But after her first year at Mount Holyoke, the donor’s funding suddenly disappeared; Darwish still doesn’t know why. Mount Holyoke was able to increase her scholarship, but the cost to her was still too great. She thought she’d have to go home. Then an unexpected email arrived. Mount Holyoke had reached out to the Afghan Girls Financial Assistance Fund (AGFAF), a scholarship organization that would now support her education. She could stay.
It took her some time at Mount Holyoke to realize just how many resources were available to students, to fully appreciate them. In Afghanistan students were expected to study eighteen subjects at once, in half-hour blocks that focused on rote memorization. Here, she could study what she wanted, and she quickly switched from the medical career she’d planned to a focus on international relations. She fell in love with the library, too. “The notion of a library in Afghanistan is a place where you can go to get books. But not to do work, not to go find resources.” Here, she saw her fellow students working and what a hub of activity the library could be. She saw, too, how easy it suddenly was to get books.
She was on the phone with Joseph Highland, a volunteer from AGFAF, when the idea came to her. Every student who benefited from AGFAF was expected to undertake a project. All had done internships, but she knew an internship wasn’t for her. Instead, why not build a place where girls could go and get a book of their own? Why not build them a resource that Darwish had come to treasure at Mount Holyoke—a library? “For girls, the first question a father asks when she asks him for spending money, even if it’s for a book, is, ‘You’re a girl. What do you need that for?’ The but is always there. I always thought how it would be if [there was a place where] a girl could walk up and get a book. This was one thing I could do, at least for girls.”
Right away, she says, “I got so excited about the idea. I was writing lists, I was writing proposals. I had so much energy.” With Mount Holyoke on summer recess, she had already been planning to go home to Afghanistan about three weeks after the phone call with Highland. Now she went with a plan. “At first, we thought of renting a place for the library on its own. But I talked to families and others and realized to do so would be so bold, too bold in that time and place.” Security would be an issue. And even if she managed to figure out how to keep the patrons of the library safe, there would be the challenge of the perception of safety—how to convince families that it truly was. Instead, Darwish realized, it would be easier to locate the library in a school girls were already attending. The answer was in her own past: the Mohammad Asif Mayel High School in Kabul, the same school she had attended. She could reach young girls like her sisters, young girls like she herself had been. She reached out to the principal of the school and asked him about the idea. He was supportive, she recalls, but also told her he couldn’t do much. Because it was a public school, she’d have to talk with the Ministry of Education.
So she did. When Darwish describes this part of the process, it can almost sound simple. It’s not that the process isn’t daunting—but rather that Darwish herself is chronically undaunted. Indeed, she says, far from being thrown by the size of the challenge, she was instead frustrated by the government minister’s slow pace in signing the paperwork. “I wanted to confront them!” she says. She laughs. “Then I realized how strange this was for them.” The minister likely had no idea what to do with a young woman advocating for such a bold idea.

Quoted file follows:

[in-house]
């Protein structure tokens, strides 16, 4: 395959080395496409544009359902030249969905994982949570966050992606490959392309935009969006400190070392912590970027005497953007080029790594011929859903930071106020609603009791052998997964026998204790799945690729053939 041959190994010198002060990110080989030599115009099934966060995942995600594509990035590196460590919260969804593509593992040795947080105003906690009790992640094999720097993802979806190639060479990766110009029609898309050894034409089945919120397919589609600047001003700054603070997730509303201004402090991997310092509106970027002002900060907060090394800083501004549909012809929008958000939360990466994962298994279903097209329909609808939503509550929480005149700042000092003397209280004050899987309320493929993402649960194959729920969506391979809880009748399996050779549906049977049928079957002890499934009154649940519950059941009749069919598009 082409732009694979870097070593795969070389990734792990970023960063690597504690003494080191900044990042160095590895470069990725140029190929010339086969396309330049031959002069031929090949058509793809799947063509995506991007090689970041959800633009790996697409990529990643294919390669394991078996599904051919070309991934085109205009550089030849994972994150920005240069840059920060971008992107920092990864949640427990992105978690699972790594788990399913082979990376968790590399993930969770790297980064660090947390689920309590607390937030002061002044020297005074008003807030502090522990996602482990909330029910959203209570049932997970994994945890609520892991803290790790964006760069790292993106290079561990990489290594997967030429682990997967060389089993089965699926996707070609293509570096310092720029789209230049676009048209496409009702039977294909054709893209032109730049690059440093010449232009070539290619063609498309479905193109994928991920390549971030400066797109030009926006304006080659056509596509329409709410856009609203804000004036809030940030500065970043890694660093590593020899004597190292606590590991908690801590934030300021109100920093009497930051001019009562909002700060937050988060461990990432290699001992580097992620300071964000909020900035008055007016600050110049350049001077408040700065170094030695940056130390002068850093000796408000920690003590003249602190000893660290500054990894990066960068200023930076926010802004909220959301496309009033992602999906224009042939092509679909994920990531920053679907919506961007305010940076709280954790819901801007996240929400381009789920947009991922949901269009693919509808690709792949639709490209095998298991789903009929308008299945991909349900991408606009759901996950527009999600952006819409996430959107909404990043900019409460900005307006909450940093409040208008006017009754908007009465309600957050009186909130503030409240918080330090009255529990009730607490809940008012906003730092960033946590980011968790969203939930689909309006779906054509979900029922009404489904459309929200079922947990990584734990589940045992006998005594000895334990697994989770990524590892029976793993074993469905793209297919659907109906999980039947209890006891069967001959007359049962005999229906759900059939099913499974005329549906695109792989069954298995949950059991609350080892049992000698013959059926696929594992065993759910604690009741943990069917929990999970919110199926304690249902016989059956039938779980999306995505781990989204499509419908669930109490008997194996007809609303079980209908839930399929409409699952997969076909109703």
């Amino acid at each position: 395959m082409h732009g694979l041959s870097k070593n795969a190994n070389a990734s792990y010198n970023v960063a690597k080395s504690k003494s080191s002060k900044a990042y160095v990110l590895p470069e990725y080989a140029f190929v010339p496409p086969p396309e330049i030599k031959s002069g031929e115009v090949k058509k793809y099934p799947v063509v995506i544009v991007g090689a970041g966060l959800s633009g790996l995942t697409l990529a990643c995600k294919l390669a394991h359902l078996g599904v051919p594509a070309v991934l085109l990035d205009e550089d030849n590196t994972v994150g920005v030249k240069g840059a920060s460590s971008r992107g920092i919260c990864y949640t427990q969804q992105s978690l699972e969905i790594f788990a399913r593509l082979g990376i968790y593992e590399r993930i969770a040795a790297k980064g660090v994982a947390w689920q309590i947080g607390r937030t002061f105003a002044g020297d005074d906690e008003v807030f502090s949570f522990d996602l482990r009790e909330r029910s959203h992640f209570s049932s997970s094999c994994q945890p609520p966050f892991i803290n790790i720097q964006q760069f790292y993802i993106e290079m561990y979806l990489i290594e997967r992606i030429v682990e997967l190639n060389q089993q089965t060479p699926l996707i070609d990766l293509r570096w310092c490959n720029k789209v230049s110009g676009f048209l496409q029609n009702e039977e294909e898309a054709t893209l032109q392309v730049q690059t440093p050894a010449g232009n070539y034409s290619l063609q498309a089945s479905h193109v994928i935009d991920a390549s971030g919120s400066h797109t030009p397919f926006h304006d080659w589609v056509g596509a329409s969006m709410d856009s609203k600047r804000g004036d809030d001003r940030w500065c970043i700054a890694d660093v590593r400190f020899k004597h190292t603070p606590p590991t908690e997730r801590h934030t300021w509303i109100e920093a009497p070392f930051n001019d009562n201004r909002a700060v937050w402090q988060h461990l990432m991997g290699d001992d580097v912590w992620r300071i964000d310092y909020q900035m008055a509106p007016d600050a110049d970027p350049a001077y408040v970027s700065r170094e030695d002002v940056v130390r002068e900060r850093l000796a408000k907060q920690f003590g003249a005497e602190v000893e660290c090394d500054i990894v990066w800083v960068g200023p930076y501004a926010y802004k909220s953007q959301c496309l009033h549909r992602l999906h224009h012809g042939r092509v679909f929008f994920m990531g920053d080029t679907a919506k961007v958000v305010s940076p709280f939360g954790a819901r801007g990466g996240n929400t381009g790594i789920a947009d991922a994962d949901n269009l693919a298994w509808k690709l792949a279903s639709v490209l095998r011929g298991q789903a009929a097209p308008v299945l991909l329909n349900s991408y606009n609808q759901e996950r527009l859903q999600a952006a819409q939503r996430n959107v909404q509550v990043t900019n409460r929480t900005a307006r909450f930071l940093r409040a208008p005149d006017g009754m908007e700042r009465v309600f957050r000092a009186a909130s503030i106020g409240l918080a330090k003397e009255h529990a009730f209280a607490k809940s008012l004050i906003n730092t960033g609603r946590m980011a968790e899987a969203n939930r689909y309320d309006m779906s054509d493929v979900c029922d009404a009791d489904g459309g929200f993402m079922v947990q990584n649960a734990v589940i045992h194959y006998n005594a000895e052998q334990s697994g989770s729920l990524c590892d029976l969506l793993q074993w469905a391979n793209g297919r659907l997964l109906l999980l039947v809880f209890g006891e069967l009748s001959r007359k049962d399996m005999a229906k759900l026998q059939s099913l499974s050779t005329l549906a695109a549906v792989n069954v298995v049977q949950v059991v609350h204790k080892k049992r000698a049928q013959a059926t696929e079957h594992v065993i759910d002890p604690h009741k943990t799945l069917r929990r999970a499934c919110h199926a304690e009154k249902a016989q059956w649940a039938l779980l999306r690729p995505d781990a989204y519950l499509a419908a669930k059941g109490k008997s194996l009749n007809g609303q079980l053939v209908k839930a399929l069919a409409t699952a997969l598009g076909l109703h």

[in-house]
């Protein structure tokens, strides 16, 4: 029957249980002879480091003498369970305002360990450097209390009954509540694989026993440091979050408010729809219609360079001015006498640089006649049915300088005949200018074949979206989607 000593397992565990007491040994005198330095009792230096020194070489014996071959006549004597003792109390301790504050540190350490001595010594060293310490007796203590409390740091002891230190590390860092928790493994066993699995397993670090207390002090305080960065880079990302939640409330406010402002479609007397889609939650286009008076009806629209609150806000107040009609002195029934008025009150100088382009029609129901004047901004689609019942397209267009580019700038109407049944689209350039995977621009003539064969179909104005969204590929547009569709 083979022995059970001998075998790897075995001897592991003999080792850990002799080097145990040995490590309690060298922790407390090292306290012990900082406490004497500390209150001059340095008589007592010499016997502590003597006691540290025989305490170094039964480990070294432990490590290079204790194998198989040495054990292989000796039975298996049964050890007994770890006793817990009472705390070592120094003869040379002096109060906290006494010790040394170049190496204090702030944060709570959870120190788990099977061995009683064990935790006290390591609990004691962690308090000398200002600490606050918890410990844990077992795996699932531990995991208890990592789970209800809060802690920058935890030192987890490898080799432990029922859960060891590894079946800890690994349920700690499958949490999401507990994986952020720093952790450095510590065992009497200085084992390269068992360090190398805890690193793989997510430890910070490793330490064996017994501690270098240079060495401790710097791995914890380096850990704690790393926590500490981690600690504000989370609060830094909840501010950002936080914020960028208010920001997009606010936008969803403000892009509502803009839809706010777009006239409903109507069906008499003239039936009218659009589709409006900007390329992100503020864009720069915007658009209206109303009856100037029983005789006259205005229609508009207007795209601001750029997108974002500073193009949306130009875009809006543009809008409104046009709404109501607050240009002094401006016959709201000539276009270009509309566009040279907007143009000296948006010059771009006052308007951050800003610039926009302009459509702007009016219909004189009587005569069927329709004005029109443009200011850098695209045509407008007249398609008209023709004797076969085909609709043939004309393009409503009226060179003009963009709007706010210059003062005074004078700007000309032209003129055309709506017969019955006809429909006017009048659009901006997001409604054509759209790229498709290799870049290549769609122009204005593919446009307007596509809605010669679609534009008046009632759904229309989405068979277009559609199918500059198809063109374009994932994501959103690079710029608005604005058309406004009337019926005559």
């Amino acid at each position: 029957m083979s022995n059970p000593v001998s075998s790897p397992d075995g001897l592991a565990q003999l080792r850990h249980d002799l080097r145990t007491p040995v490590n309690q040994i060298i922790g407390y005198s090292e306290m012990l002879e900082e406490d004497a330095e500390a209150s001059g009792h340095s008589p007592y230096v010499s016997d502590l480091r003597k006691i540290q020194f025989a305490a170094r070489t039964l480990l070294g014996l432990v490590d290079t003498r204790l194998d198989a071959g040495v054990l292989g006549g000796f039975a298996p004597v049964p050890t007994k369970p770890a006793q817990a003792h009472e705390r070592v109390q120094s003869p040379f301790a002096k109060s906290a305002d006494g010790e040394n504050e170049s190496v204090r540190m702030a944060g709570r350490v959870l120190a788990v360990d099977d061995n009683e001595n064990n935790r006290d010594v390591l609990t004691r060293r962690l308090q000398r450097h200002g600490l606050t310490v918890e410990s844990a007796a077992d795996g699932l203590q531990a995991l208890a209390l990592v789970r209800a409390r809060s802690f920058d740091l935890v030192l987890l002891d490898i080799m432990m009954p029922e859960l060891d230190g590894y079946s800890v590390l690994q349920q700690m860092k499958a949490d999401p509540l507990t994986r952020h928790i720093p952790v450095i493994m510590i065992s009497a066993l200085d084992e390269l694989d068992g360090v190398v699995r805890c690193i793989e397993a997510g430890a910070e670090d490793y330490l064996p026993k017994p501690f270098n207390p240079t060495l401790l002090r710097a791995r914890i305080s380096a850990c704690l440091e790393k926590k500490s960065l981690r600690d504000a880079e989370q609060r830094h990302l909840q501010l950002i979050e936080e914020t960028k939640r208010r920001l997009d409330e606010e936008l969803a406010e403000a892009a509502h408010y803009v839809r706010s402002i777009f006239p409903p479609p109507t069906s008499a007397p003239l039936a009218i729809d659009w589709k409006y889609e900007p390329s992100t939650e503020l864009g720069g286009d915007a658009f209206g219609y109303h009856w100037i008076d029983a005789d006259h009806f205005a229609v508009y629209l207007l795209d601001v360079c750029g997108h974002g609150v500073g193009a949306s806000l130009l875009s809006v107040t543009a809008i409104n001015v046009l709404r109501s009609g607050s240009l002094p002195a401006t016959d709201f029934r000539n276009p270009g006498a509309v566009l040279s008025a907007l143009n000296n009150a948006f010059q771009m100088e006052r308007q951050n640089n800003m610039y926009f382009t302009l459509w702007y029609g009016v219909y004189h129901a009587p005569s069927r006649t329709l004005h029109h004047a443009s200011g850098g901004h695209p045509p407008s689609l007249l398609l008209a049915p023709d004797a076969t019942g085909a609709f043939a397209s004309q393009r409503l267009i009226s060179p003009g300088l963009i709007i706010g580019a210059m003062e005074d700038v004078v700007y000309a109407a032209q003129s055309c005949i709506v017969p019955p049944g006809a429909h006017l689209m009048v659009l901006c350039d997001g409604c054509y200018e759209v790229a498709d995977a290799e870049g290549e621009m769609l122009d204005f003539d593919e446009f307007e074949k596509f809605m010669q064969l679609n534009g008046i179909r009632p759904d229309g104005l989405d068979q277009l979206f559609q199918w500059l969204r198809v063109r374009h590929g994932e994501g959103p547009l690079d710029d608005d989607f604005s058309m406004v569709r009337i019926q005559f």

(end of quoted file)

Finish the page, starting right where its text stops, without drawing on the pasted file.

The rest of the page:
Advocating for it—and building it. When the only space the school had available for the library was a balcony, Darwish found and hired a carpenter, then supervised him as he enclosed the space and built shelving for books and reading tables. She chose the 2,500 volumes that now fill the library, and when she couldn’t find someone she trusted to run it, she trained her sister. Now her sister oversees the library as it helps some 500 students a day. There are literacy classes for adults who work at the library, and two book groups.
The voice Darwish has found for herself is something she wants to help her sisters, and girls like them in Afghanistan, find. “There’s an expression here [in the US], ‘Hardships make character.’ No one [in Afghanistan] is just a teenager.” She credits their drive with why self-improvement books have quickly become the most popular genre at the library. “Here they call it self-help. But I don’t like calling it that. They’re really self-recognition books, to help you recognize your potential. The girls have these personalities, they have so much to say. And these books, they tell them that they can—and how.”
And to Darwish, they also set in motion that domino effect. Time and again, she’s watched students who use the library spread the impact to their families. When a girl comes to the library and becomes emboldened by everything available to her, “they see her acting differently. They see her, and they get inspired.” And the same has been true of AGFAF students.
There are now two other libraries in Afghanistan founded by students from the program. And it is fitting that Darwish is now the one reaching out with support. All has come together in the name she gave the library she founded: Baale Parwaz—wings to fly. “At first I was thinking [I’d name it something to do with] flight. But you can’t really fly without support. And that’s wings.”
—By Alexandria Marzano-Lesnevich
Alexandria Marzano-Lesnevich is the author of The Fact of a Body: A Murder and a Memoir. Visit her online.
This article appeared as “Where Books Are Wings” in the spring 2018 issue of the Alumnae Quarterly.
April 18, 2018